As Europe's business shifts inexorably to Brussels, Coreper's role as a bridge to national capitals will grow in importance, so too its function as a clearing-house for the Council of Ministers, the official forum for EU decision-making. Already it has spawned a second committee - Coreper 1 - made up of ambassadors' deputies, dealing chiefly with business issues. Yet questions are bound to be asked: is there enough political accountability, are ministers in effect being usurped by an elite group of high-powered diplomats?
The ambassadors argue, correctly, that they are civil servants acting under instruction from their capitals. But such modesty is unlikely to deter critics such as Claude Cheysson, the former French foreign minister, who claims that Coreper is more powerful than the European Commission.
So who are these shadowy figures, how do they work, and why is their role in European affairs so vital? Under protection of anonymity, a number of Coreper members agreed, for the first time, to talk about their work which is far removed from the familiar images of the EU, with its grinding bureaucracy and late-night ministerial confrontations. For Coreper is altogether a more collusive enterprise.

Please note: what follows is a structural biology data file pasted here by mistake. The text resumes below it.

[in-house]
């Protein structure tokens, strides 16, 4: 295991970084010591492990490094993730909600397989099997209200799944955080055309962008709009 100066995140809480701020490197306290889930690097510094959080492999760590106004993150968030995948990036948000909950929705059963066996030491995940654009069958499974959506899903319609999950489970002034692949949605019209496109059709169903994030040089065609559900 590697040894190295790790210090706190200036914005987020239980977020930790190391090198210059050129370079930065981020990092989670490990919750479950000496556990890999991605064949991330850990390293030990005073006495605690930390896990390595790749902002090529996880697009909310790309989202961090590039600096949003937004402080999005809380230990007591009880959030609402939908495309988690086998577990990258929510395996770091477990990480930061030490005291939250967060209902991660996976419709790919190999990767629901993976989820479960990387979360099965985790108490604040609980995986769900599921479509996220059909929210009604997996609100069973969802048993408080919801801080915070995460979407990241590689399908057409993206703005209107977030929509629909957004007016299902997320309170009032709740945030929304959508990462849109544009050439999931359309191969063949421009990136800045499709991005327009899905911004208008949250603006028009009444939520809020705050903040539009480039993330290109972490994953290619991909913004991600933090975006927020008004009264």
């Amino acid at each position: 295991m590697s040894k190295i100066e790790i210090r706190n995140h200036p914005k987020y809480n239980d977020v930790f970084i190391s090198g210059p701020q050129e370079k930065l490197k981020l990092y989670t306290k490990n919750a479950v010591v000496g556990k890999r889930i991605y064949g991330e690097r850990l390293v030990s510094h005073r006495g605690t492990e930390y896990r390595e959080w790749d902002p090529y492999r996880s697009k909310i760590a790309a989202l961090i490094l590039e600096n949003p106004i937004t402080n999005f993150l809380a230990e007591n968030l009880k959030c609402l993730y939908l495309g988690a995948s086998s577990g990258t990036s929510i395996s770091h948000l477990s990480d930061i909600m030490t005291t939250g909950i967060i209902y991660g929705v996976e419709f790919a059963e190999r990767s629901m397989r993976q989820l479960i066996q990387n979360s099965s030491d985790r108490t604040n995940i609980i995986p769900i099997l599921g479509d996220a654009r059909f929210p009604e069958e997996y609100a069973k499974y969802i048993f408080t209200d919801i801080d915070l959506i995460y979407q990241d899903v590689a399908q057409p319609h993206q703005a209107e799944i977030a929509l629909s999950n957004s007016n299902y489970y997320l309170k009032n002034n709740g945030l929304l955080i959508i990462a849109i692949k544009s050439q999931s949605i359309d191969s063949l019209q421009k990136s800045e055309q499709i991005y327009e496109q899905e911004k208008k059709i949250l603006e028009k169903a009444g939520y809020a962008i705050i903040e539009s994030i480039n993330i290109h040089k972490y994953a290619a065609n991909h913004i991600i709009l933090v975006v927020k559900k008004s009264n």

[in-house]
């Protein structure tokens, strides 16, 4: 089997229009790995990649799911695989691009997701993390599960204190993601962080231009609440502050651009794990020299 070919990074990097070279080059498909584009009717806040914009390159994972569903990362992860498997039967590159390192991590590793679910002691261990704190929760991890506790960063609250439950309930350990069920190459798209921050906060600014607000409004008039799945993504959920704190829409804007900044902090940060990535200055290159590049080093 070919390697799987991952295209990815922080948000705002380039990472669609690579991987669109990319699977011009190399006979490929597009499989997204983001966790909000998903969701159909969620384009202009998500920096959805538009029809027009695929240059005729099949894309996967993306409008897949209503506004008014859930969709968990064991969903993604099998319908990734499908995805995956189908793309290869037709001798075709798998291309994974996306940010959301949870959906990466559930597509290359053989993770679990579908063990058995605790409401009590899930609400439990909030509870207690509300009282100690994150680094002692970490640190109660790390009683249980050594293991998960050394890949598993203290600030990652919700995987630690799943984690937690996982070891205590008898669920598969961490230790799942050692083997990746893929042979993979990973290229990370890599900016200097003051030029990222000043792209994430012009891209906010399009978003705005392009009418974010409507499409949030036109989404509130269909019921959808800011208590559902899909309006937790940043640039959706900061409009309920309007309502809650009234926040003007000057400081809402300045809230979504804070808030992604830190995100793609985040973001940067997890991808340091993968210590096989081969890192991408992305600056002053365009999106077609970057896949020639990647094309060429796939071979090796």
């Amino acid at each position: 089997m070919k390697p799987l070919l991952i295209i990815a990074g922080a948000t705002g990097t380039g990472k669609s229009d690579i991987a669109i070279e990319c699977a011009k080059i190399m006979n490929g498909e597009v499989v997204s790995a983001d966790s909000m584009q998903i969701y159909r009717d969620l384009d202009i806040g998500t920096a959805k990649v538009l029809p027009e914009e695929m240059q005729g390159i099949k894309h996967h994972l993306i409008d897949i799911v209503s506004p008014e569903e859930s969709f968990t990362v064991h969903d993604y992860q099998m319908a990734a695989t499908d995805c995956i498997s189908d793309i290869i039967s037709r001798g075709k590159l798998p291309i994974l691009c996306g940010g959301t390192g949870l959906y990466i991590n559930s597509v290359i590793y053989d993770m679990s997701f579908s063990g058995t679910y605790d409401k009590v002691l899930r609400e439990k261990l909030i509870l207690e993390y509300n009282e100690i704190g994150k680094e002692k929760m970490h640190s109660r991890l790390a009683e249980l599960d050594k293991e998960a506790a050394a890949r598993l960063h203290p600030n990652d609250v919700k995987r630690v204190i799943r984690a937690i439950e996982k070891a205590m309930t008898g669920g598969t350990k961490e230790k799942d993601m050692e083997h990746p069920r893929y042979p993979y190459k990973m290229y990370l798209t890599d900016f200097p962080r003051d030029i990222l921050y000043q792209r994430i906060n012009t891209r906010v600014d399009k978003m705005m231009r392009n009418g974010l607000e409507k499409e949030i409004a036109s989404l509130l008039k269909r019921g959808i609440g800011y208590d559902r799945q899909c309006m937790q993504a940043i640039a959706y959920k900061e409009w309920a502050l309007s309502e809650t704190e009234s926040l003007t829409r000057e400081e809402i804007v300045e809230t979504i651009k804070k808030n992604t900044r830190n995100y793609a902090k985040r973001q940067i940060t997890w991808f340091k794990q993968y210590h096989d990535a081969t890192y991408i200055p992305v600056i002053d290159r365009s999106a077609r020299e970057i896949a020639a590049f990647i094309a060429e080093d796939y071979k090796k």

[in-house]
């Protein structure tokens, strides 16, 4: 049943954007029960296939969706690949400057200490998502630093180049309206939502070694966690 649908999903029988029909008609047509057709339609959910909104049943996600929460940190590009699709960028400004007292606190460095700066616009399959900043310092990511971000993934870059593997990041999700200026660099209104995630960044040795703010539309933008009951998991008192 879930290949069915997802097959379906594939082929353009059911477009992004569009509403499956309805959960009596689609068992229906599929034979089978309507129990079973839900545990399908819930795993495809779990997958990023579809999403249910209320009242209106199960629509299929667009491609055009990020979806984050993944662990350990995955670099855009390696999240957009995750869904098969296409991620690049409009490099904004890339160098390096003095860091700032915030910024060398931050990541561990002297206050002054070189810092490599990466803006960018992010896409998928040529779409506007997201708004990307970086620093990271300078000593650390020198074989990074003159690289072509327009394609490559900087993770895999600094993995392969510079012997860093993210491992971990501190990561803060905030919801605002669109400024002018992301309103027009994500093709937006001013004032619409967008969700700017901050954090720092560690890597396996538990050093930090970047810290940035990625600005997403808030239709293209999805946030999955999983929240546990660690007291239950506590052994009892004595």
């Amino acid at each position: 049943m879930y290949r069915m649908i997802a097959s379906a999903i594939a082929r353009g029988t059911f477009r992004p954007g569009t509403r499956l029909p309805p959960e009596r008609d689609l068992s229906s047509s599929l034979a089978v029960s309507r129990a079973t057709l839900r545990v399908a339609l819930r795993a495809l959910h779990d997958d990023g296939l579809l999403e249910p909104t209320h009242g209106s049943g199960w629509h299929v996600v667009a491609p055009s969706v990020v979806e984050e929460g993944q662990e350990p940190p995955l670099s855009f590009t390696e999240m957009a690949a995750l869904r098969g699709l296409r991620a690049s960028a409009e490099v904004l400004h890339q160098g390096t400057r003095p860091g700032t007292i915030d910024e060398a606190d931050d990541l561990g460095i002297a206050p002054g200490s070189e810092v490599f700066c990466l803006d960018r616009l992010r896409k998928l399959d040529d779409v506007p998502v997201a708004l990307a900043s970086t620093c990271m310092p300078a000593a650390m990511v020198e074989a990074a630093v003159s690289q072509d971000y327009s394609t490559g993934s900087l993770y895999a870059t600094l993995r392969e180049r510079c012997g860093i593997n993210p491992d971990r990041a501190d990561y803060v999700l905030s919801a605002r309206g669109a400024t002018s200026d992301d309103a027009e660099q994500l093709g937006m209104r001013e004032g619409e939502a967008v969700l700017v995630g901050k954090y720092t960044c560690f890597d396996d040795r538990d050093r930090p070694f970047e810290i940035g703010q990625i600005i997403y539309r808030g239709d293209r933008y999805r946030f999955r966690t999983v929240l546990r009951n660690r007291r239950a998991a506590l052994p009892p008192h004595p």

Like all clubs, Coreper depends on the strength of its membership. The present line-up is rich with diplomatic talent: Pierre de Boissieu, the French ambassador who is a distant relative of Charles de Gaulle and one of the intellectual forces behind the Maastricht treaty; Dietrich von Kyaw, the German ambassador born in a family of Prussian Junkers who fled the Red Army in a horse-drawn cart in the second world war; Ambassador de Schoutheete, the Belgian eminence grise who is Coreper's most experienced member; Francisco Javier Elorza Cavengt, the chunky, fast-talking Spaniard with a passion for American photo-realist paintings; and Sir John Kerr, the artful Scotsman addicted to political intrigue and Benson & Hedges cigarettes.
The first challenge for a member of Coreper is to master the technical detail.